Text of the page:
Mechanism Of Action Acetaminophen is thought to
work within the central nervous system to
inhibit the synthesis of prostaglandins, agents
that enhance pain sensations. Acetaminophen
prevents prostaglandin synthesis by blocking the
action of central cyclooxygenase. Kinetics Acetam
inophen is well absorbed after oral
administration (bioavailability is 60 to 98),
achieves peak concentrations within 1 to 2 hours,
is inactivated in the liver by conjugation with
sulfate or glucuronide, and its metabolites are
renally excreted Efficacy Comparable relief of
mild to moderate OA pain has been demonstrated
for acetaminophen at 2.6 to 4 g/day
ADR Hepatotoxicity, and Possibly renal
toxicity Drug Drug Intrection Isoniazid can
increase the risk of hepatotoxicity. Chronic
ingestion of maximal doses of acetaminophen may
intensify the anticoagulant effect in patients
taking warfarin, Food decreases the maximum
serum concentration of acetaminophen by
approximately one-half.
Non Steroidal Anti - Iflammatory
Drugs MOA Blockade of prostaglandin synthesis
through inhibition of cyclooxygenase (bothCOX-1
andCOX-2 enzymes) is the principal mechanism by
which NSAIDs relieve pain and inflammation
Kinetics High oral availability, high protein
binding, and absorption as active drugs (except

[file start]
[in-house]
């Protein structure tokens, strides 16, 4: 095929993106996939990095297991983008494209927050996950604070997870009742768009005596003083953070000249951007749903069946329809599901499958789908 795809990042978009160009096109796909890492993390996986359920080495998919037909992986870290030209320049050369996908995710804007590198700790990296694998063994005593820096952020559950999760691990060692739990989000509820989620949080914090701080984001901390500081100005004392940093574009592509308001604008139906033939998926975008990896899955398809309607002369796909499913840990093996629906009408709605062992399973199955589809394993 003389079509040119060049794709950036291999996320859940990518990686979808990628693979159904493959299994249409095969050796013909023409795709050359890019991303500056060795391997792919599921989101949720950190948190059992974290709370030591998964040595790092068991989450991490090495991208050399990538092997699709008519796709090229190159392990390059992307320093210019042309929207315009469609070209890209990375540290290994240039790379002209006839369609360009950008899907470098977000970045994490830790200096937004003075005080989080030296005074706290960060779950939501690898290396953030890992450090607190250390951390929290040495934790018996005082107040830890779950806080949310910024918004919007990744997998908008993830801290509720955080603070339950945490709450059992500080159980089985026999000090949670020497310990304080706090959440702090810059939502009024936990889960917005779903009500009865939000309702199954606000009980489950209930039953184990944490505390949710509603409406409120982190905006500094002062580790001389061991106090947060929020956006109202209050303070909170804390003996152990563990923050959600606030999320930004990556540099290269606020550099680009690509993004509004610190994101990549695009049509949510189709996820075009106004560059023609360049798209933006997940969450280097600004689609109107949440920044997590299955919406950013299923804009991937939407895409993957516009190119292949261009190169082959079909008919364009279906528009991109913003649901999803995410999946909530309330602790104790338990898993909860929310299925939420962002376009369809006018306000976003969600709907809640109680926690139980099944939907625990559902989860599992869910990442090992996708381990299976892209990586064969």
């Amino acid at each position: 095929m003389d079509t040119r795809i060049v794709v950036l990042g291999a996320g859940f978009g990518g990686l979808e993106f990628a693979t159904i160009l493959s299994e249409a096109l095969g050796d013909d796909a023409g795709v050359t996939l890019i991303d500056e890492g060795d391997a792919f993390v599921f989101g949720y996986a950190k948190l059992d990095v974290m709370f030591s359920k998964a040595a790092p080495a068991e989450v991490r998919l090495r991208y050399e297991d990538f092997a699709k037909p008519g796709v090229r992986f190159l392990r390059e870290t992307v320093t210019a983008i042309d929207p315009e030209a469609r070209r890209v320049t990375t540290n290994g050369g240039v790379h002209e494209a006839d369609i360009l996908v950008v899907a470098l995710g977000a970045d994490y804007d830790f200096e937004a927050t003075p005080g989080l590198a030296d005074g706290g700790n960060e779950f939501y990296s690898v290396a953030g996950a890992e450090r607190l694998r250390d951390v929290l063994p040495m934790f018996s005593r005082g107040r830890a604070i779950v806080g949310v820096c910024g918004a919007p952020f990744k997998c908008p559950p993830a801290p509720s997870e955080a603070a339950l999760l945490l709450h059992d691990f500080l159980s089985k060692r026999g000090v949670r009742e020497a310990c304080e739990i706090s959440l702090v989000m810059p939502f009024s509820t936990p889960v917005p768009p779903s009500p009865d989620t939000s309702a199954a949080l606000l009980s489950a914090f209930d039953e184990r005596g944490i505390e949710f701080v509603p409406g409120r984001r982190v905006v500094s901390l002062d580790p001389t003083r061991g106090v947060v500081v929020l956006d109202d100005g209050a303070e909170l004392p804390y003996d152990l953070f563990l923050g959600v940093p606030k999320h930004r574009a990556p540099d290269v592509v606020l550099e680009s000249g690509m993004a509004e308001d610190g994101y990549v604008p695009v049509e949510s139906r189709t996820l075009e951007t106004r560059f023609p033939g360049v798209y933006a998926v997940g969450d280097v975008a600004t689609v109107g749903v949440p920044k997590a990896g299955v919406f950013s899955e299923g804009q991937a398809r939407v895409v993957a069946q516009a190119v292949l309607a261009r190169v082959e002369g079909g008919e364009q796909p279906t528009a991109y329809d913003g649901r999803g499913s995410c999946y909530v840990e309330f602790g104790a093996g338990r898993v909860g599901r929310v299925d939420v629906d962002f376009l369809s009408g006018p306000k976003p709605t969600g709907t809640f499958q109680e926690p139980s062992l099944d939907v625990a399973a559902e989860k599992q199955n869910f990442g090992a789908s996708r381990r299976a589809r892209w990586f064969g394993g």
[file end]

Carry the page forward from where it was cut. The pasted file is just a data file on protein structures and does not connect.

for sulindac and nabumetone, which require
hepatic conversion for activity). The most
important difference in NSAIDs is a serum
half-life ranging from 1 hour for tolmetin to 50
hours for piroxicam, impacting the frequency of
dosing and potentially, compliance with therapy.
Elimination of NSAIDs largely depends on
hepatic inactivation, with a small fraction of
active drug being renally excreted. NSAIDs
penetrate joint fluid, reaching about 60 of
blood levels
ADR Minor complaintsnausea, dyspepsia, anorexia,
abdominal pain, flatulence, and diarrhea To
minimize these symptoms, NSAIDs should be taken
with food or milk, except for enteric-coated
products, which should not be taken with milk or
antacids All NSAIDs have the potential to cause
GI bleeding. Possible Mechanism
For this Unionized NSAIDs enter gastric mucosal
cells, release hydrogen ions, and are
concentrated (ion trapped) within cells, with
cell death or damage. Gastric mucosal injury
can also result from NSAID inhibition of
gastroprotective prostaglandins.
COX-2 inhibitors pose a decreased risk of GI
toxicity compared to nonspecific NSAIDs, an
especially important consideration when treating
those at risk for clinically significant GI
adverse effects. NSAIDs may cause kidney